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HomeUSFlorida Gov. Ron DeSantis makes California pilgrimage to woo influential Republicans

Florida Gov. Ron DeSantis makes California pilgrimage to woo influential Republicans


Florida Gov. Ron DeSantis, seen as the biggest GOP threat to former President Trump’s 2024 White House campaign, is visiting Southern California this weekend to promote his new book and curry favor while raising money for Republicans in conservative strongholds.

DeSantis, who has been at odds with California’s Democratic Governor Gavin Newsom, has not officially announced a presidential bid. However, his Sunday appearances before nearly 2,000 well-to-do donors and influential Republicans in Simi Valley and Anaheim are yet another signal that he is considering a bid for the GOP nomination.

California is a common stopover for presidential candidates because the state is a major source of campaign money for politicians in both parties. DeSantis’ visit also comes days after a poll shows he has overtaken Trump among the state’s Republican voters as their choice to be their party’s presidential nominee next year.

GOP strategist Kevin Spillane argued that DeSantis is a perfect fit for California Republicans who are tired of the former president’s drama and are looking for a seasoned politician with a conservative track record on taxes, regulations and COVID policies.

“You may not like him, but he’s smart, tough and capable. Most Republicans are looking for a strong president, not a hug from our candidate,” said Spillane, who donated $6,000 to DeSantis’ gubernatorial reelection campaign last year.

Spillane said that while he admires former South Carolina governor Nikki Haley, who has announced a presidential campaign, and South Carolina senator Tim Scott, who is expected to make a bid, he thinks DeSantis is the best choice to win the to challenge former president.

“I believe he’s the only one who can stop Trump, and he’s the one who can bring the party together,” said Spillane, who has opposed Trump since the 2016 election.

GOP strategist Rob Stutzman noted that while much of DeSantis’ Florida track record would appeal to California Republicans, he questioned whether some of his decisions — including his battle with the Burbank-based Walt Disney Co. – going the wrong way. After the company opposed a Florida law that banned discussion of sexual orientation and gender identity in kindergarten through third grade, DeSantis signed a law that ended the company’s system of self-government over approximately 40 square miles with Walt Disney World and other properties.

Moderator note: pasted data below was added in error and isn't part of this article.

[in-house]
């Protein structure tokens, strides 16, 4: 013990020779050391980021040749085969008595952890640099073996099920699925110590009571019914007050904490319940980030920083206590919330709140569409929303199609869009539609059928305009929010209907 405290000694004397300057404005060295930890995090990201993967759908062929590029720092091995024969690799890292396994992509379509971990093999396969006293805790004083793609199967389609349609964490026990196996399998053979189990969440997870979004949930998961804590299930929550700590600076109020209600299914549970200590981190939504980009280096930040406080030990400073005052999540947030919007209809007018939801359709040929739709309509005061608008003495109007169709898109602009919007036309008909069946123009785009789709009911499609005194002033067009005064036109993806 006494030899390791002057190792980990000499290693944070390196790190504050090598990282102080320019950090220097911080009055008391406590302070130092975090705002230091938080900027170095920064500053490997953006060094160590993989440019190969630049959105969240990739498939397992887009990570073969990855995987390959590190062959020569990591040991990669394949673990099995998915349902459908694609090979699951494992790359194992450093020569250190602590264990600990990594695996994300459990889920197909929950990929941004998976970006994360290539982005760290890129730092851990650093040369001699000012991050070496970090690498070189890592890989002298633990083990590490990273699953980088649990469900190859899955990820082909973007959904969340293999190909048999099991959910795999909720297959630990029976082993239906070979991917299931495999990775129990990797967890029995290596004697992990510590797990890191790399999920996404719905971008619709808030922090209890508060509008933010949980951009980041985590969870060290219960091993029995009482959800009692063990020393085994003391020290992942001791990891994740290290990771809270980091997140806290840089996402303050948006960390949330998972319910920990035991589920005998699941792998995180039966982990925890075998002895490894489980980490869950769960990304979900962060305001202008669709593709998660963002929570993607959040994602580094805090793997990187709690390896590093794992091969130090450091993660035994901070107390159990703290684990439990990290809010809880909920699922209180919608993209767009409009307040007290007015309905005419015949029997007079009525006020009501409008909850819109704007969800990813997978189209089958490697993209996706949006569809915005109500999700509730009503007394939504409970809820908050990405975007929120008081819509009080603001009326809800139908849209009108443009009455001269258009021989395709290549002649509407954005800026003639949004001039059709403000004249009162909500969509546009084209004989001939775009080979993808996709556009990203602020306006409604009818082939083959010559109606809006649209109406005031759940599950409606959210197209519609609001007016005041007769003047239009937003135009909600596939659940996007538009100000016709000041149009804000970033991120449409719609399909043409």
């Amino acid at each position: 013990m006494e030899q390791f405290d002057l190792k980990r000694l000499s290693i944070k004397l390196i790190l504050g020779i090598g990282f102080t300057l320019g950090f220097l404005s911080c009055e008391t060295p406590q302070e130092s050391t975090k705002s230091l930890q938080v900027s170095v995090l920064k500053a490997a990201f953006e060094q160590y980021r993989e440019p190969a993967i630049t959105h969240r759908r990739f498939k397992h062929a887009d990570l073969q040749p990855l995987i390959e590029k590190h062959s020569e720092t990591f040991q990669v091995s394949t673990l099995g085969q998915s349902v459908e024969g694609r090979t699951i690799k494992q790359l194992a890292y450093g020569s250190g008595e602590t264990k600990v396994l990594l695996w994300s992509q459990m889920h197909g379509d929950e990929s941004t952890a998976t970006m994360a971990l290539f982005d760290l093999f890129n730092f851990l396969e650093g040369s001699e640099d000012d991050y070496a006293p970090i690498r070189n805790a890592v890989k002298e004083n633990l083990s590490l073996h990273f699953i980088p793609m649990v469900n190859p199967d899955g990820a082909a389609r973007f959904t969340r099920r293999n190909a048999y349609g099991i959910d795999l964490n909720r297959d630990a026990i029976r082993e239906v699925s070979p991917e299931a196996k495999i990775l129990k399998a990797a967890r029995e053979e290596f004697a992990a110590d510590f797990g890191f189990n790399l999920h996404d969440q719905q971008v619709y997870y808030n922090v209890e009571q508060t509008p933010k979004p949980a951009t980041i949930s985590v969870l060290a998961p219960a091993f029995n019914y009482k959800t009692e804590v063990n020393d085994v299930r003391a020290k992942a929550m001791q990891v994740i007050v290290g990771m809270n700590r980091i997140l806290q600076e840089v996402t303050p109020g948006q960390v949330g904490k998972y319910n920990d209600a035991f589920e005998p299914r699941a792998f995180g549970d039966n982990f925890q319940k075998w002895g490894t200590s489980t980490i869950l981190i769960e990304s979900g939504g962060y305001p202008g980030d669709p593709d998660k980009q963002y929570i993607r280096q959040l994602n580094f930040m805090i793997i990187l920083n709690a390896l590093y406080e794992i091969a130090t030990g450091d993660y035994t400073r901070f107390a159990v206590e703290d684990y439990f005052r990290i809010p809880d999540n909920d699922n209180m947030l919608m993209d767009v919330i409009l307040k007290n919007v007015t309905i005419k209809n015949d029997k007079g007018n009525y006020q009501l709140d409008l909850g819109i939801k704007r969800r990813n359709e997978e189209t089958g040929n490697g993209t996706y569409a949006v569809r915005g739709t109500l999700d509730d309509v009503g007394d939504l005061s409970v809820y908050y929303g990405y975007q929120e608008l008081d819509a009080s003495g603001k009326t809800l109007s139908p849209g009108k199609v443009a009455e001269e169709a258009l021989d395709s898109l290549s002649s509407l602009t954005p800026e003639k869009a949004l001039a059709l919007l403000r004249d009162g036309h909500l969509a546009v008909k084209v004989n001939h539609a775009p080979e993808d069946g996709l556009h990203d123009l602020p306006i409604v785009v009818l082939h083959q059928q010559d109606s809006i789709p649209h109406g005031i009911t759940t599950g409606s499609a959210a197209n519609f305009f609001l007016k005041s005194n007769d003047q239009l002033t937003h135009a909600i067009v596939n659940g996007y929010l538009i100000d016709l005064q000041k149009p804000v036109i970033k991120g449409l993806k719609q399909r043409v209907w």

“I don’t know if anyone wants to feel protective of Disney,” Stutzman said. “But that’s starting to clash with the fascist idea of ​​using government to bend speech to your point of view.”

DeSantis writes about his feud with the company in his book “The Courage to Be Free: Florida’s Blueprint for America’s Revival,” which was released Tuesday. In a chapter titled “The Magic Kingdom of Woke Corporatism,” DeSantis said he advised then-Chief Executive Bob Chapek to stay out of the battle over the legislation, which critics called “Don’t Say Gay.”

He will discuss the book Sunday afternoon before about 1,000 people at the Ronald Reagan Presidential Library in Simi Valley. Later that night, he will lead a fundraiser for the Orange County Republican Party at an Anaheim resort. More than 900 people have purchased tickets for the private fundraiser — ranging from $500 individual seats to $15,000 to be a platinum sponsor, which includes a VIP reception, photos with the governor and an autographed copy of his book.

Protests are planned, including a Sunday afternoon by Trump supporters in Newport Beach.

Orange County GOP leaders declined to disclose the location of DeSantis’ evening performance. However, they said it was the biggest event in county party history, a remarkable achievement in a historic conservative stronghold that then-President Reagan described in 1988 as “where the good Republicans go before they die.”

Fred Whitaker, the chairman of the provincial GOP, expects DeSantis’ performance to be followed by other White House hopefuls as California pushed its presidential primary to March 2024. Former Arkansas governor Asa Hutchinson, who is a presidential bid is scheduled to appear on March 20; Haley and Scott will be visiting soon.